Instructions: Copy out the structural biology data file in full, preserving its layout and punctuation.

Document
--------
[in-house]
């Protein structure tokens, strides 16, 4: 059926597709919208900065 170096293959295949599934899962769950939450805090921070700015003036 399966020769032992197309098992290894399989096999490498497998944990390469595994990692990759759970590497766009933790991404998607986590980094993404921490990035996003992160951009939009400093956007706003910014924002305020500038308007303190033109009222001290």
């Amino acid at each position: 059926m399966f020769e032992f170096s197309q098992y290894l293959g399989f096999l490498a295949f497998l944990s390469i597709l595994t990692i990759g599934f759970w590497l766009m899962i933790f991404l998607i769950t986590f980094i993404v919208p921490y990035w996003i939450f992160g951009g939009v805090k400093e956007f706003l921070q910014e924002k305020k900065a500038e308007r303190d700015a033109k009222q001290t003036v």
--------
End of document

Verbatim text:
[in-house]
């Protein structure tokens, strides 16, 4: 059926597709919208900065 170096293959295949599934899962769950939450805090921070700015003036 399966020769032992197309098992290894399989096999490498497998944990390469595994990692990759759970590497766009933790991404998607986590980094993404921490990035996003992160951009939009400093956007706003910014924002305020500038308007303190033109009222001290």
């Amino acid at each position: 059926m399966f020769e032992f170096s197309q098992y290894l293959g399989f096999l490498a295949f497998l944990s390469i597709l595994t990692i990759g599934f759970w590497l766009m899962i933790f991404l998607i769950t986590f980094i993404v919208p921490y990035w996003i939450f992160g951009g939009v805090k400093e956007f706003l921070q910014e924002k305020k900065a500038e308007r303190d700015a033109k009222q001290t003036v």